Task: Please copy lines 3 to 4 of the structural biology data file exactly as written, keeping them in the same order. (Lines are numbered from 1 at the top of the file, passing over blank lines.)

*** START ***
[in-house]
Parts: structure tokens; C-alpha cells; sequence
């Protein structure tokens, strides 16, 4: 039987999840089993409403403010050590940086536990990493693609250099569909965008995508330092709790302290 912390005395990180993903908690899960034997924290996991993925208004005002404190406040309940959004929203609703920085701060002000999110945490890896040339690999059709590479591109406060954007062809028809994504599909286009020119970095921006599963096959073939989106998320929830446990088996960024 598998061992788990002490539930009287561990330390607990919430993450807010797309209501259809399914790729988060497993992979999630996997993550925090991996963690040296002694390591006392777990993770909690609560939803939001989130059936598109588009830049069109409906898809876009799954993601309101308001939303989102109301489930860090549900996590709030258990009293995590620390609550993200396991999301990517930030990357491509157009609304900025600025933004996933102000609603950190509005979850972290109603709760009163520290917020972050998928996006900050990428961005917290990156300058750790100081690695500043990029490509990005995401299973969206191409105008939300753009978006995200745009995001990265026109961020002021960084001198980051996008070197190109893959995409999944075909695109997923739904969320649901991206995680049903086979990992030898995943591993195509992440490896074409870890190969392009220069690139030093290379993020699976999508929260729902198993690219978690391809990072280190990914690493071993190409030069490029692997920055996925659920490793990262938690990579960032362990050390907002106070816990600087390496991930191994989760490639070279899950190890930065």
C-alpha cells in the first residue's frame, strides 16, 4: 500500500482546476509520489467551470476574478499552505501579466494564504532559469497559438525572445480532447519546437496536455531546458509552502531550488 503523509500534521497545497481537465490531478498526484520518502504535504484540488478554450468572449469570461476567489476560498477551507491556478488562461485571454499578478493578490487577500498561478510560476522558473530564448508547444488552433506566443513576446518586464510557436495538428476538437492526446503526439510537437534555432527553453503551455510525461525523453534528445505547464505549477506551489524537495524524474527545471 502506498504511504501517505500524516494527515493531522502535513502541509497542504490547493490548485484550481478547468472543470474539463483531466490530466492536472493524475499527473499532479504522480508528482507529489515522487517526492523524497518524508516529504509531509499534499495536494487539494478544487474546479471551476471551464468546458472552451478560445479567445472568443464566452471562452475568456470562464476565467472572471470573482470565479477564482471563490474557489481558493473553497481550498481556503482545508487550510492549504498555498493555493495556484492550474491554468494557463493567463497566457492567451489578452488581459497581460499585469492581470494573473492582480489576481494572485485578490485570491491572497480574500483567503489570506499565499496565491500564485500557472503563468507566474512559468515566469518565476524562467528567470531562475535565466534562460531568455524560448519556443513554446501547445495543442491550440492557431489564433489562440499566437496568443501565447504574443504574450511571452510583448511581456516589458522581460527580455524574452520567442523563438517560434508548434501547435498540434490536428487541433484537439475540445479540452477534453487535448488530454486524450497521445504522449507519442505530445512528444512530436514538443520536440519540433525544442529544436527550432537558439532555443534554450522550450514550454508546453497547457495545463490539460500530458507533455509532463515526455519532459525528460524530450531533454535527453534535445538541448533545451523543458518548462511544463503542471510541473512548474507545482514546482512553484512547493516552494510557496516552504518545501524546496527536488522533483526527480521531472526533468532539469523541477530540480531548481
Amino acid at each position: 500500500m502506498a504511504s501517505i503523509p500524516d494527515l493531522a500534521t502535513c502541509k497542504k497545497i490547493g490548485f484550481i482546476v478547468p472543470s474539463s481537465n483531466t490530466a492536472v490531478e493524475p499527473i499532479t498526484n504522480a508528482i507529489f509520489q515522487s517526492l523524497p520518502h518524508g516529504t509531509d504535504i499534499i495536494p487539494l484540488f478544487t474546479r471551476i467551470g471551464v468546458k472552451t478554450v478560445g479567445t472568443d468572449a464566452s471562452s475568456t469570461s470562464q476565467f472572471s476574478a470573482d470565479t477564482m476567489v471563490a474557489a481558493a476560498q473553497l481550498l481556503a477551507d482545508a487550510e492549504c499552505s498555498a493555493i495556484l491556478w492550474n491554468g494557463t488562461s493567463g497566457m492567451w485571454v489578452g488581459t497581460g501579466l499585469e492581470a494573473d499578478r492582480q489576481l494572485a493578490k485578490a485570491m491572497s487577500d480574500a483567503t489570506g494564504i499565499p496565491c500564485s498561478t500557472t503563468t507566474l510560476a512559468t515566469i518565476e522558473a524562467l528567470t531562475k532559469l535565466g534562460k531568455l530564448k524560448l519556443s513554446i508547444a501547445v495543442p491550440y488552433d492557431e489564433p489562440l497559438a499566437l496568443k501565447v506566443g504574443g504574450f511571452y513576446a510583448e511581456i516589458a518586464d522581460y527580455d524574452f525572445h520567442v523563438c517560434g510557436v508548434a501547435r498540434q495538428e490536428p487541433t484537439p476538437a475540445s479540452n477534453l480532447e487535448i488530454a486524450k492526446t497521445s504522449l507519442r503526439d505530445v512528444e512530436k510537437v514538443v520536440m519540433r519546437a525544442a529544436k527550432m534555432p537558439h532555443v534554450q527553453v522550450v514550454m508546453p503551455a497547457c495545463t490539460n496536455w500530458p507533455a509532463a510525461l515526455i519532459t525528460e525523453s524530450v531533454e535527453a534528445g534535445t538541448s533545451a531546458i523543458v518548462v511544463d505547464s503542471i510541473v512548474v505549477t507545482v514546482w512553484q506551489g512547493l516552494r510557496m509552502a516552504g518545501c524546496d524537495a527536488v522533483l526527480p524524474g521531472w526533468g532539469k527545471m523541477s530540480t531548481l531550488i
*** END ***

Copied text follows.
């Protein structure tokens, strides 16, 4: 039987999840089993409403403010050590940086536990990493693609250099569909965008995508330092709790302290 912390005395990180993903908690899960034997924290996991993925208004005002404190406040309940959004929203609703920085701060002000999110945490890896040339690999059709590479591109406060954007062809028809994504599909286009020119970095921006599963096959073939989106998320929830446990088996960024 598998061992788990002490539930009287561990330390607990919430993450807010797309209501259809399914790729988060497993992979999630996997993550925090991996963690040296002694390591006392777990993770909690609560939803939001989130059936598109588009830049069109409906898809876009799954993601309101308001939303989102109301489930860090549900996590709030258990009293995590620390609550993200396991999301990517930030990357491509157009609304900025600025933004996933102000609603950190509005979850972290109603709760009163520290917020972050998928996006900050990428961005917290990156300058750790100081690695500043990029490509990005995401299973969206191409105008939300753009978006995200745009995001990265026109961020002021960084001198980051996008070197190109893959995409999944075909695109997923739904969320649901991206995680049903086979990992030898995943591993195509992440490896074409870890190969392009220069690139030093290379993020699976999508929260729902198993690219978690391809990072280190990914690493071993190409030069490029692997920055996925659920490793990262938690990579960032362990050390907002106070816990600087390496991930191994989760490639070279899950190890930065």
C-alpha cells in the first residue's frame, strides 16, 4: 500500500482546476509520489467551470476574478499552505501579466494564504532559469497559438525572445480532447519546437496536455531546458509552502531550488 503523509500534521497545497481537465490531478498526484520518502504535504484540488478554450468572449469570461476567489476560498477551507491556478488562461485571454499578478493578490487577500498561478510560476522558473530564448508547444488552433506566443513576446518586464510557436495538428476538437492526446503526439510537437534555432527553453503551455510525461525523453534528445505547464505549477506551489524537495524524474527545471 502506498504511504501517505500524516494527515493531522502535513502541509497542504490547493490548485484550481478547468472543470474539463483531466490530466492536472493524475499527473499532479504522480508528482507529489515522487517526492523524497518524508516529504509531509499534499495536494487539494478544487474546479471551476471551464468546458472552451478560445479567445472568443464566452471562452475568456470562464476565467472572471470573482470565479477564482471563490474557489481558493473553497481550498481556503482545508487550510492549504498555498493555493495556484492550474491554468494557463493567463497566457492567451489578452488581459497581460499585469492581470494573473492582480489576481494572485485578490485570491491572497480574500483567503489570506499565499496565491500564485500557472503563468507566474512559468515566469518565476524562467528567470531562475535565466534562460531568455524560448519556443513554446501547445495543442491550440492557431489564433489562440499566437496568443501565447504574443504574450511571452510583448511581456516589458522581460527580455524574452520567442523563438517560434508548434501547435498540434490536428487541433484537439475540445479540452477534453487535448488530454486524450497521445504522449507519442505530445512528444512530436514538443520536440519540433525544442529544436527550432537558439532555443534554450522550450514550454508546453497547457495545463490539460500530458507533455509532463515526455519532459525528460524530450531533454535527453534535445538541448533545451523543458518548462511544463503542471510541473512548474507545482514546482512553484512547493516552494510557496516552504518545501524546496527536488522533483526527480521531472526533468532539469523541477530540480531548481